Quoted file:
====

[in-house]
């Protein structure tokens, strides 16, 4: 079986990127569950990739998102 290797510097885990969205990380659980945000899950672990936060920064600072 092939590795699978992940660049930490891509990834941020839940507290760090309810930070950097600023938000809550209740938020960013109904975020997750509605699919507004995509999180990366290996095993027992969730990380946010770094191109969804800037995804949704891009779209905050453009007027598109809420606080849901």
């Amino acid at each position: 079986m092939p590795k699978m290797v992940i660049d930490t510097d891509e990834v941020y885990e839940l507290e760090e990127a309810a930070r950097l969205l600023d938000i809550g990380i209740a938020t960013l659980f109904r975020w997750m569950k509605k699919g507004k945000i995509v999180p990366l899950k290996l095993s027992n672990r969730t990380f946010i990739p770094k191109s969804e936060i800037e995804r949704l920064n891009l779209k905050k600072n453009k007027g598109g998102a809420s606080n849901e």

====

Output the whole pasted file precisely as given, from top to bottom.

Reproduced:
[in-house]
């Protein structure tokens, strides 16, 4: 079986990127569950990739998102 290797510097885990969205990380659980945000899950672990936060920064600072 092939590795699978992940660049930490891509990834941020839940507290760090309810930070950097600023938000809550209740938020960013109904975020997750509605699919507004995509999180990366290996095993027992969730990380946010770094191109969804800037995804949704891009779209905050453009007027598109809420606080849901």
């Amino acid at each position: 079986m092939p590795k699978m290797v992940i660049d930490t510097d891509e990834v941020y885990e839940l507290e760090e990127a309810a930070r950097l969205l600023d938000i809550g990380i209740a938020t960013l659980f109904r975020w997750m569950k509605k699919g507004k945000i995509v999180p990366l899950k290996l095993s027992n672990r969730t990380f946010i990739p770094k191109s969804e936060i800037e995804r949704l920064n891009l779209k905050k600072n453009k007027g598109g998102a809420s606080n849901e």